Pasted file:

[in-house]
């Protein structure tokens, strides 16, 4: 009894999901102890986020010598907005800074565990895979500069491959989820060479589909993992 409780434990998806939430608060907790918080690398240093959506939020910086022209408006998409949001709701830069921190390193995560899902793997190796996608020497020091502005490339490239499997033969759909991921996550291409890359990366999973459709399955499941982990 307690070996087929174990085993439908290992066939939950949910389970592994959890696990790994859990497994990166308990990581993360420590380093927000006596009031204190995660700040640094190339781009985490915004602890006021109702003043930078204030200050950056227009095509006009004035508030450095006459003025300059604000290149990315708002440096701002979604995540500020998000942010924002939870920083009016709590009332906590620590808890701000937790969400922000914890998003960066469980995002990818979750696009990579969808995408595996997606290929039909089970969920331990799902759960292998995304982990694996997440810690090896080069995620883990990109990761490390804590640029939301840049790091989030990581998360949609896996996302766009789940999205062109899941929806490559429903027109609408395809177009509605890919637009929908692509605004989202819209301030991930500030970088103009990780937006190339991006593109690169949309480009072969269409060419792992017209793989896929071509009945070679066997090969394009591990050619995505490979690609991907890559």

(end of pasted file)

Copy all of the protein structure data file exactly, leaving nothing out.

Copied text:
[in-house]
């Protein structure tokens, strides 16, 4: 009894999901102890986020010598907005800074565990895979500069491959989820060479589909993992 409780434990998806939430608060907790918080690398240093959506939020910086022209408006998409949001709701830069921190390193995560899902793997190796996608020497020091502005490339490239499997033969759909991921996550291409890359990366999973459709399955499941982990 307690070996087929174990085993439908290992066939939950949910389970592994959890696990790994859990497994990166308990990581993360420590380093927000006596009031204190995660700040640094190339781009985490915004602890006021109702003043930078204030200050950056227009095509006009004035508030450095006459003025300059604000290149990315708002440096701002979604995540500020998000942010924002939870920083009016709590009332906590620590808890701000937790969400922000914890998003960066469980995002990818979750696009990579969808995408595996997606290929039909089970969920331990799902759960292998995304982990694996997440810690090896080069995620883990990109990761490390804590640029939301840049790091989030990581998360949609896996996302766009789940999205062109899941929806490559429903027109609408395809177009509605890919637009929908692509605004989202819209301030991930500030970088103009990780937006190339991006593109690169949309480009072969269409060419792992017209793989896929071509009945070679066997090969394009591990050619995505490979690609991907890559």